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In the Nation's Interest

If Not A Debt Limit, What?

By Joseph Minarik


This week, in a largely party line vote with the minority party dominating the winning side, the House voted to suspend (again) the debt limit until March of next year (and the Senate concurred).  The dominant interpretation, following from the reported words of Speaker John Boehner (R-OH) in a caucus meeting, is that Republicans wanted to get the issue out of the way so that implementation of the Affordable Care Act (ACA, or “Obamacare”) could be the focus of public attention.  Speaker Boehner struggled to find an alternative formulation that would pair the debt limit with some other issue – military pensions, triggered Medicare reimbursement cuts, provisions of the ACA and the Keystone-XL pipeline were mentioned – on which his party could demand concessions from the Administration.  However, none of the alternatives that the Speaker – or anyone else – raised met with approval within his own caucus.

“Suspending” rather than increasing the debt limit, in case you have just tuned in, is a relatively recent policy innovation, attributed to Senate Minority Leader Mitch McConnell (R-KY).  The Congress used to choose the date when it wanted the debt limit again to become an issue, translate budget projections into an estimate of the debt subject to limit as of that date, and then raise the limit to equal that estimate.  However, forecasting is always difficult, especially when it is about the future (that one comes up all the time in my business), and so such exercises have proved subject to considerable error.  Therefore, the innovation of “suspending” the limit until a date certain, and then having the limit snap to precisely the debt as of that date, has become highly attractive to our legislators – because it times the next “crisis” to the exact desired moment.

In theory, there is a potential risk to such a suspension, which is that the Treasury could borrow a pile of cash just before the suspension expired and thereby extend the time when the Secretary would run out of both tricks and money until well beyond what the Congress intended.  Well, the legislators thought of that, and added legal language that restricts borrowing to activities authorized by the Congress – for which pumping up the Treasury’s cash balance doesn’t qualify.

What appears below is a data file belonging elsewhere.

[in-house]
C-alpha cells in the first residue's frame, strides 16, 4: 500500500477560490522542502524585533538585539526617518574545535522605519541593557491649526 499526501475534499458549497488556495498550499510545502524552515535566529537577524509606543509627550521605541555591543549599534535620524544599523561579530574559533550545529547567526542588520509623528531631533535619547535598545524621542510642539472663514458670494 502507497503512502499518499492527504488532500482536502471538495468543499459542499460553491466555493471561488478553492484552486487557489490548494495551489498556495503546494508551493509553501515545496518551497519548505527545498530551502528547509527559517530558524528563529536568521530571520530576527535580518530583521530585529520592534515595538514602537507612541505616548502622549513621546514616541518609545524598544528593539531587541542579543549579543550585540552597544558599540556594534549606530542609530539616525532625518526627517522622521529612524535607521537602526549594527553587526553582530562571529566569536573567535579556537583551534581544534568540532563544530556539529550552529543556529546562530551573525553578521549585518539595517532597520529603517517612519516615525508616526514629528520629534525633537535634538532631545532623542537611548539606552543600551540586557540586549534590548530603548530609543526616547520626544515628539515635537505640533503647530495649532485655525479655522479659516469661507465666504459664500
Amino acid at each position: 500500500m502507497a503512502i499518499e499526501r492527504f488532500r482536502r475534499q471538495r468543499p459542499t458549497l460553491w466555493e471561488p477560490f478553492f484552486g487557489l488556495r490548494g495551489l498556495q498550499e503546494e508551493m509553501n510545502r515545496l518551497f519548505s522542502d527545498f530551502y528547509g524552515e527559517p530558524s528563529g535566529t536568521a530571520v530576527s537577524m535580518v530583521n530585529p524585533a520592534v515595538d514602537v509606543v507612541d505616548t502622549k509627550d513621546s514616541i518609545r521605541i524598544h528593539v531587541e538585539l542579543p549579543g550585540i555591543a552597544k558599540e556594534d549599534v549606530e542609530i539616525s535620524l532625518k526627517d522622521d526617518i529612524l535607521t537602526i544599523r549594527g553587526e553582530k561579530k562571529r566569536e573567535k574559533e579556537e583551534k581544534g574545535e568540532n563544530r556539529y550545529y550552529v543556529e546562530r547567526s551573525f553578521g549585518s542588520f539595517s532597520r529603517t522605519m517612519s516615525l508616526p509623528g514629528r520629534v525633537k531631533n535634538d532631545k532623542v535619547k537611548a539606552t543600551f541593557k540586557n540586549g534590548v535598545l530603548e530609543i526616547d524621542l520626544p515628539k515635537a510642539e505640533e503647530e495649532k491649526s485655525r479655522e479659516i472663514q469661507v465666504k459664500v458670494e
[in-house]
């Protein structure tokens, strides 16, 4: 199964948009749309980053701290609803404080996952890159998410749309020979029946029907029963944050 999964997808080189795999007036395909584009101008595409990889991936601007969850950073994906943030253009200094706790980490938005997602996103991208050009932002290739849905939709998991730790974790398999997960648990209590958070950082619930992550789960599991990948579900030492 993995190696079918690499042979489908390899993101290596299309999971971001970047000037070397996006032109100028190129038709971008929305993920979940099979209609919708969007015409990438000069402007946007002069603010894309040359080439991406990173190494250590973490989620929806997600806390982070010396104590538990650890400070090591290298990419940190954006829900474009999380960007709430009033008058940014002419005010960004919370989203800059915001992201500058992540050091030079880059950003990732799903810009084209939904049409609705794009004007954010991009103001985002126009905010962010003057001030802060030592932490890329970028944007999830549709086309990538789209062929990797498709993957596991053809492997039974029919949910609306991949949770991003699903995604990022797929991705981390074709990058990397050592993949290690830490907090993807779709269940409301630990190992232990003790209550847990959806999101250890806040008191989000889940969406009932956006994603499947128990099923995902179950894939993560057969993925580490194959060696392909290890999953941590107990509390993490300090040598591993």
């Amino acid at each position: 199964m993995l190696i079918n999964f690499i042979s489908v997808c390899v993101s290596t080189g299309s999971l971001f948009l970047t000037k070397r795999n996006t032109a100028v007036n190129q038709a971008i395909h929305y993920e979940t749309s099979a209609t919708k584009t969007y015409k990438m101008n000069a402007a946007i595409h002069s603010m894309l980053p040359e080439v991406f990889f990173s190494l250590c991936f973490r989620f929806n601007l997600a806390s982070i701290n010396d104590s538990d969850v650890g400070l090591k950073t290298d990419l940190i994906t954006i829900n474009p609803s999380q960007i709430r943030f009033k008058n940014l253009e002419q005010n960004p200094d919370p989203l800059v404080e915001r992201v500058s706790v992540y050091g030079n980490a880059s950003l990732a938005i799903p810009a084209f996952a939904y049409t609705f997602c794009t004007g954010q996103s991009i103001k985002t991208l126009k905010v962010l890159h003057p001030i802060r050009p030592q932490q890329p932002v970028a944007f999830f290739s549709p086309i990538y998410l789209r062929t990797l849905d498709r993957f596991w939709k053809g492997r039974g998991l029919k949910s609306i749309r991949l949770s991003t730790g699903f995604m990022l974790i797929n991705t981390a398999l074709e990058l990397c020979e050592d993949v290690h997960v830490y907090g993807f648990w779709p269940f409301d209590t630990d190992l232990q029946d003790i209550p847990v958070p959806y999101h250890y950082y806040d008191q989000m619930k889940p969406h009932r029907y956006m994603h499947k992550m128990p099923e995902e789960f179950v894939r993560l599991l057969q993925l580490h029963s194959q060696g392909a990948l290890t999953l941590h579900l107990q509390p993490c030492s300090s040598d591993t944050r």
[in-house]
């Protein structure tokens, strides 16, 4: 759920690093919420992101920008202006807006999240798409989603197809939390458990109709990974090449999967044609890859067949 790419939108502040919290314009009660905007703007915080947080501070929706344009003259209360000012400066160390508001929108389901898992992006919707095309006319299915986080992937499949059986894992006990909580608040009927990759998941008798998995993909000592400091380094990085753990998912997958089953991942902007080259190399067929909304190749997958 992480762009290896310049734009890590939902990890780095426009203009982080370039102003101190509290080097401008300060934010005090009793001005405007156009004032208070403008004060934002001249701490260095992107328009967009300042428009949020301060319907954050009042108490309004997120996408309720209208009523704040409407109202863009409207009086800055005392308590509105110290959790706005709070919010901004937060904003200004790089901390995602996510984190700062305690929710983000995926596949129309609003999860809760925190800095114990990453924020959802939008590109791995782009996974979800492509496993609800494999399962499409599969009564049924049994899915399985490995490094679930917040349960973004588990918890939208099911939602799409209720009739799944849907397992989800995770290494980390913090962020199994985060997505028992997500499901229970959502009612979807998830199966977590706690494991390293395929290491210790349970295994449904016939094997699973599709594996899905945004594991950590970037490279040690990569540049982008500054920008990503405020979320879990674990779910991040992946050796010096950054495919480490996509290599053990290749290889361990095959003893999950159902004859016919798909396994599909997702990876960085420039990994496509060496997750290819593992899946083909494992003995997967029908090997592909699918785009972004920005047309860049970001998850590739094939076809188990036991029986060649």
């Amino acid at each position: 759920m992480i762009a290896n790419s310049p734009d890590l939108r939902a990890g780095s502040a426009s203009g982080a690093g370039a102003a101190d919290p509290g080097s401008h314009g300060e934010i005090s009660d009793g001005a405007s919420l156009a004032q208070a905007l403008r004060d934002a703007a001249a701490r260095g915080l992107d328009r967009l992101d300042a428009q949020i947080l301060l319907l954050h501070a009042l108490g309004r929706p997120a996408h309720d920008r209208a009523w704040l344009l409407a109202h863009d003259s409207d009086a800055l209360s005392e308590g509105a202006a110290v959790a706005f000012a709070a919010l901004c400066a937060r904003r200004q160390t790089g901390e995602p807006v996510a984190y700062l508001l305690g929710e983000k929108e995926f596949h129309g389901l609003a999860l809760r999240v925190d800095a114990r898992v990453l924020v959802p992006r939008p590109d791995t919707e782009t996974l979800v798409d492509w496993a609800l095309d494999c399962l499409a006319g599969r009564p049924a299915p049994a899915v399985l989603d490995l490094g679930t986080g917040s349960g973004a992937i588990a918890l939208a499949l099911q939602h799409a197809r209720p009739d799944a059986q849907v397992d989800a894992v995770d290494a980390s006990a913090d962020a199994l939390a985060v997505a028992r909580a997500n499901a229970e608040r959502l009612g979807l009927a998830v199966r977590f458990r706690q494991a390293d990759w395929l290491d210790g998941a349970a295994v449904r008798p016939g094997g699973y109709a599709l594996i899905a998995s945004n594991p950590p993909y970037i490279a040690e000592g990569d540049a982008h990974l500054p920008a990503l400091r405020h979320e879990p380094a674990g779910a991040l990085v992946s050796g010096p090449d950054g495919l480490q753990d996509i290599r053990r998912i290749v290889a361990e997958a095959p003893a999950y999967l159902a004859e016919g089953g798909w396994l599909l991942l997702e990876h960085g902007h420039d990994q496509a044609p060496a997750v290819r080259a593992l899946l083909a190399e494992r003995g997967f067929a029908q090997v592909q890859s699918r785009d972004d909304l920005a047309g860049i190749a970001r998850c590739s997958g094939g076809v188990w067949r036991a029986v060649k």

So when the suspension ends, the Treasury will have its normal cash on hand, but the debt limit will snap to precisely the amount of the debt at that moment.  Thus, the Treasury’s resources at that time will equal the sum of its cash on hand, its tax revenues, and its “extraordinary measures,” while its obligations accrue per normal.  Once the latter exhausts the former, the Treasury falls behind on its bills.  And importantly, both tax revenues and new obligations are highly unpredictable on a day-to-day basis, and Treasury’s minute-to-minute cash management capability is nil – meaning that once the suspension ends, the chance that the Treasury could have an “oops” moment and kite a few checks is non-trivial.

So it is great that we have avoided the risk that we could have a debt crisis in March of 2014.  But what should we think and do before we have a debt crisis in March of 2015?

I have profound respect for those who are concerned about the nation’s finances, and believe that we need the current statutory debt limit because it is the only tool that we have to force us to face up to our obvious recent fiscal irresponsibility.  But with all respect, that argument carries the same ultimate weight as would that of a local police department saying that its nuclear weapon is the only tool it has to deal with domestic disputes.  The tool is not effective because the consequences of its use would be totally unthinkable.  We need a better tool.